Derivative of Cotangent Function

Theorem

$D_x \left({\cot x}\right) = -\csc^2 x = \dfrac {-1} {\sin^2 x}$

where $\sin x \ne 0$.

Corollary

$D_x \left({\cot a x}\right) = -a \csc^2 a x$

Proof

From the definition of the cotangent function:

$\cot x = \dfrac {\cos x} {\sin x}$
$D_x \left({\sin x}\right) = \cos x$
$D_x \left({\cos x}\right) = -\sin x$

Then:

 $$\displaystyle$$ $$\displaystyle$$ $$\displaystyle$$ $$\displaystyle D_x \left({\cot x}\right)$$ $$=$$ $$\displaystyle$$  $$\displaystyle$$ $$\displaystyle \frac {\sin x \left({-\sin x}\right) - \cos x \cos x} {\sin^2 x}$$ $$\displaystyle$$ $$\displaystyle$$ Quotient Rule for Derivatives $$\displaystyle$$ $$\displaystyle$$ $$\displaystyle$$ $$\displaystyle$$ $$=$$ $$\displaystyle$$  $$\displaystyle$$ $$\displaystyle \frac {-\left({\sin^2 x + \cos^2 x}\right)} {\sin^2 x}$$ $$\displaystyle$$ $$\displaystyle$$ $$\displaystyle$$ $$\displaystyle$$ $$\displaystyle$$ $$\displaystyle$$ $$=$$ $$\displaystyle$$  $$\displaystyle$$ $$\displaystyle \frac {-1} {\sin^2 x}$$ $$\displaystyle$$ $$\displaystyle$$ Sum of Squares of Sine and Cosine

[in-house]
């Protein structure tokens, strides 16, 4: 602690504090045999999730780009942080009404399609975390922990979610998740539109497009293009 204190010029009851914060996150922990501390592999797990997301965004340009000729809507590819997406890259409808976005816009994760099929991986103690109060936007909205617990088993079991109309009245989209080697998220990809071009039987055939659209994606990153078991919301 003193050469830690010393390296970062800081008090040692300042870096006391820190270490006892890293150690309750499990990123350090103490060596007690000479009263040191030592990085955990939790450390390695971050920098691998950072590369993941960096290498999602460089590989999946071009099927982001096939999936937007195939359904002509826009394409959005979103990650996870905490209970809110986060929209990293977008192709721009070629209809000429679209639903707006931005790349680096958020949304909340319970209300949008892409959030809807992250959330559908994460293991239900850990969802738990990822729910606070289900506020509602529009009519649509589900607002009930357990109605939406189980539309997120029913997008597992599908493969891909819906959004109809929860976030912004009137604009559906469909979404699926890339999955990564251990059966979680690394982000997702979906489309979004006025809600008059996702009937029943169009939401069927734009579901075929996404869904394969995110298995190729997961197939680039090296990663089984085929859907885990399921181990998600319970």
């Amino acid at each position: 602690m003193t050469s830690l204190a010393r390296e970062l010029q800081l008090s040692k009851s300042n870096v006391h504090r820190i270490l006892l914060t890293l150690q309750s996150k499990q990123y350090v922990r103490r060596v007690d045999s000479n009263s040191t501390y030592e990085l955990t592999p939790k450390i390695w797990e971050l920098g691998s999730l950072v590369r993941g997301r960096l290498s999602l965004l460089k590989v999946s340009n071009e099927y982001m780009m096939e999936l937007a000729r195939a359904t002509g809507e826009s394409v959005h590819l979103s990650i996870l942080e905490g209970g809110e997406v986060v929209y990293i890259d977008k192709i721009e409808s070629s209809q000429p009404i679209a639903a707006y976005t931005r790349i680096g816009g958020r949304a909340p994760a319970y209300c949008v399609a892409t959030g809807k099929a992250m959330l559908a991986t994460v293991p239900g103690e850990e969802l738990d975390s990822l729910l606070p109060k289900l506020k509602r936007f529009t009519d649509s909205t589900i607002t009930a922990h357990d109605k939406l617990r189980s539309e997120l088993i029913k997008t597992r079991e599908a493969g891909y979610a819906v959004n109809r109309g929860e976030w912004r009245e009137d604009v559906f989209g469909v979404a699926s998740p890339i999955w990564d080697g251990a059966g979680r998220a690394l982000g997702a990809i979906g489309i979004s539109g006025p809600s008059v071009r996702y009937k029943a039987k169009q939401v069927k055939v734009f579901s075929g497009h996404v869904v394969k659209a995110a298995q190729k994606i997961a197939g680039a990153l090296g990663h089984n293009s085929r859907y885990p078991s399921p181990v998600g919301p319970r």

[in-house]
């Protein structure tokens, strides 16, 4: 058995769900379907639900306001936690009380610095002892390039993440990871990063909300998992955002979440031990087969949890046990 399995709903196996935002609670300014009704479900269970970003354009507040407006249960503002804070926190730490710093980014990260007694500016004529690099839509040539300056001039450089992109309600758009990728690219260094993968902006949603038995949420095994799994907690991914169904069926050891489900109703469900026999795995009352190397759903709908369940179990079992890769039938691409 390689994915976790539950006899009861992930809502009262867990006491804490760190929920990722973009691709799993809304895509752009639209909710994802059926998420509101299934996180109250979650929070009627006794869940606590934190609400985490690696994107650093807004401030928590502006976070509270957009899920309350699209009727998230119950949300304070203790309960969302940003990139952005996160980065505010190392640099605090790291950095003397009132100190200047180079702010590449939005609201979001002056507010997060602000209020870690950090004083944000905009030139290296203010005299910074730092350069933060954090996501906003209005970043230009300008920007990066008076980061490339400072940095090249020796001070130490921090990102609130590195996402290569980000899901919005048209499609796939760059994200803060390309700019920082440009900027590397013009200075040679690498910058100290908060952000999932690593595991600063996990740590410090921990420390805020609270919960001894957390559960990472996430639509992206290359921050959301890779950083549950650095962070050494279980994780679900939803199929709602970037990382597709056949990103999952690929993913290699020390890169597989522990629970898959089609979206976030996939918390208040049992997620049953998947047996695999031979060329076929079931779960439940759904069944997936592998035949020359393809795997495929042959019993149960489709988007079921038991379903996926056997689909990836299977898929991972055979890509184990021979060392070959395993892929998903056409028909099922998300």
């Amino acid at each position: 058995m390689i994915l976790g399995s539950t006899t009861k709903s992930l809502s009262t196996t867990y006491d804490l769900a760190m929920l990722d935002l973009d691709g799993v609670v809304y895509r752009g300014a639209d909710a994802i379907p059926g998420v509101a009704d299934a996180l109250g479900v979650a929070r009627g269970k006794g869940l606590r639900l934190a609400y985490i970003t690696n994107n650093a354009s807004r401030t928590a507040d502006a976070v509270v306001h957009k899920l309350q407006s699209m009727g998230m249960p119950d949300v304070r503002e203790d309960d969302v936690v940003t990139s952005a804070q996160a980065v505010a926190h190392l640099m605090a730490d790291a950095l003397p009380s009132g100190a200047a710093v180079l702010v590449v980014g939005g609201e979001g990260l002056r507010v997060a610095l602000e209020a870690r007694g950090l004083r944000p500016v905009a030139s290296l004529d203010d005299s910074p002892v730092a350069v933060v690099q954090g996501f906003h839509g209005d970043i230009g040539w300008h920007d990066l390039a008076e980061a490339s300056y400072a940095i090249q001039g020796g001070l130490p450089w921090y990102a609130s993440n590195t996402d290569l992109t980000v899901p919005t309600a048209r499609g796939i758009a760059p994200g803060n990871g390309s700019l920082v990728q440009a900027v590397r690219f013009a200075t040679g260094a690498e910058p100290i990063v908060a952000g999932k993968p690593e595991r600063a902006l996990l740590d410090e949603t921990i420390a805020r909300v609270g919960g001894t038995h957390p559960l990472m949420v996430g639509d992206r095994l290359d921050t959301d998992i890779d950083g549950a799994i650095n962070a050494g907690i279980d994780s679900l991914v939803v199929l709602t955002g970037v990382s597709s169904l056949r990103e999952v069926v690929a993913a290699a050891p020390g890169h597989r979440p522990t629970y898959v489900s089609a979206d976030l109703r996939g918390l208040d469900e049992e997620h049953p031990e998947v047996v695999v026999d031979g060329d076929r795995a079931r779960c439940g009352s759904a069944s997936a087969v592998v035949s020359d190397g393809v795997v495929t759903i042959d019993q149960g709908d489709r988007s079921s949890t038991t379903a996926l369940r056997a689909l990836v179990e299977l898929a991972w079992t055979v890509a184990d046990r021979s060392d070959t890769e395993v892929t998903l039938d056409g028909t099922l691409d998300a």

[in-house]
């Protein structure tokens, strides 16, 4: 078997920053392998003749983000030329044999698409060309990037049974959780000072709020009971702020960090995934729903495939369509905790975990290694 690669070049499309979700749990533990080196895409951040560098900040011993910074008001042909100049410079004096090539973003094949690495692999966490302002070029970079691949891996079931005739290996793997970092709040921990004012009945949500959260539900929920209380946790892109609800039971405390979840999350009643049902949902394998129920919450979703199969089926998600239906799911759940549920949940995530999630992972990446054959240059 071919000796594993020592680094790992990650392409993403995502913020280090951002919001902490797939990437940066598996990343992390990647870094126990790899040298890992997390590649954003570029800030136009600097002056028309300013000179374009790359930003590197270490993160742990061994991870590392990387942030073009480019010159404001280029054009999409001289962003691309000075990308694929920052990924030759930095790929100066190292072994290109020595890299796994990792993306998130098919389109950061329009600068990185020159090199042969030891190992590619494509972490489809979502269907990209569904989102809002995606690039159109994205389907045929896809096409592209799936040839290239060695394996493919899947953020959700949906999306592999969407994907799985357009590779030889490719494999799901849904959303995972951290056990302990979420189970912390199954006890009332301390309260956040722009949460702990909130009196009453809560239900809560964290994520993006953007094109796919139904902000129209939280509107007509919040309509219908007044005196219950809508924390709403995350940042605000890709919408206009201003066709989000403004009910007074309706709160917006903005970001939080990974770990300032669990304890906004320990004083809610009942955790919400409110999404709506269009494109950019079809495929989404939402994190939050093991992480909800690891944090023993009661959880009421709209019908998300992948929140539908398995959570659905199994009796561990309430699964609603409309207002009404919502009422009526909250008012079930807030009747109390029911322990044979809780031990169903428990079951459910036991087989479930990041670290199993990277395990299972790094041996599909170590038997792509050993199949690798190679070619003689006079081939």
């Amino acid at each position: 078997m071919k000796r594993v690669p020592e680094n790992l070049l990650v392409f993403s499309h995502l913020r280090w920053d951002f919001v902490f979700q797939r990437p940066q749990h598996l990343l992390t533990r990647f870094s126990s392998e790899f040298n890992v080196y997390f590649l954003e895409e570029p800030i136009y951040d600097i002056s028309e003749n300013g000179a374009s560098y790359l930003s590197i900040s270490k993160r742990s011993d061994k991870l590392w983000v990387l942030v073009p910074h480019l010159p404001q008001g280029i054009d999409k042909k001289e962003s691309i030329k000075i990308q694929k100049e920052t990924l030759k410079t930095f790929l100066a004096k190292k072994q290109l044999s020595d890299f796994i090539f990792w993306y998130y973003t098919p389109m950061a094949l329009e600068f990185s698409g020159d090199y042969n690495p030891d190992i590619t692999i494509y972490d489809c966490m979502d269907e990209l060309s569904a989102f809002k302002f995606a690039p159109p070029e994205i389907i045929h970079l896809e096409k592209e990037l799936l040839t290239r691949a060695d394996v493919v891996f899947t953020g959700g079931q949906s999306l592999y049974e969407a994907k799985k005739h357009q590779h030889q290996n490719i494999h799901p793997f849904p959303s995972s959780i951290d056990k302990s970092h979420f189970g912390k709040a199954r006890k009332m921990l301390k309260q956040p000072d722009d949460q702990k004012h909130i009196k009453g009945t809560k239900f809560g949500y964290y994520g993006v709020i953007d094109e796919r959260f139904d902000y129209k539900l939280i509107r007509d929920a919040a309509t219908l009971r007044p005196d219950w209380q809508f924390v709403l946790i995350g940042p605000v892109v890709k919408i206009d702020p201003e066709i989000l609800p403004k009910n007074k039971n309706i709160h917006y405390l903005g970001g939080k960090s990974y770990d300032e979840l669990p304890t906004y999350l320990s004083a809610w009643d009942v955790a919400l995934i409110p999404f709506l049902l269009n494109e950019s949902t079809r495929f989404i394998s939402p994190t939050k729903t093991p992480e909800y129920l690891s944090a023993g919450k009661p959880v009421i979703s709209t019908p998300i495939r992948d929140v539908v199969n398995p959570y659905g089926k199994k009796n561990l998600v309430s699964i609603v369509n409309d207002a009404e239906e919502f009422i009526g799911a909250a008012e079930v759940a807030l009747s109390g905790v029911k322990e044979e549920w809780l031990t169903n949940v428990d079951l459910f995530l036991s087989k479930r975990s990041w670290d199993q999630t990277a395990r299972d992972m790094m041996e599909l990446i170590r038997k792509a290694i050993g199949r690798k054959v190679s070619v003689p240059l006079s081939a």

This is valid only when $\sin x \ne 0$.

The result follows from the definition of the cosecant function.

$\blacksquare$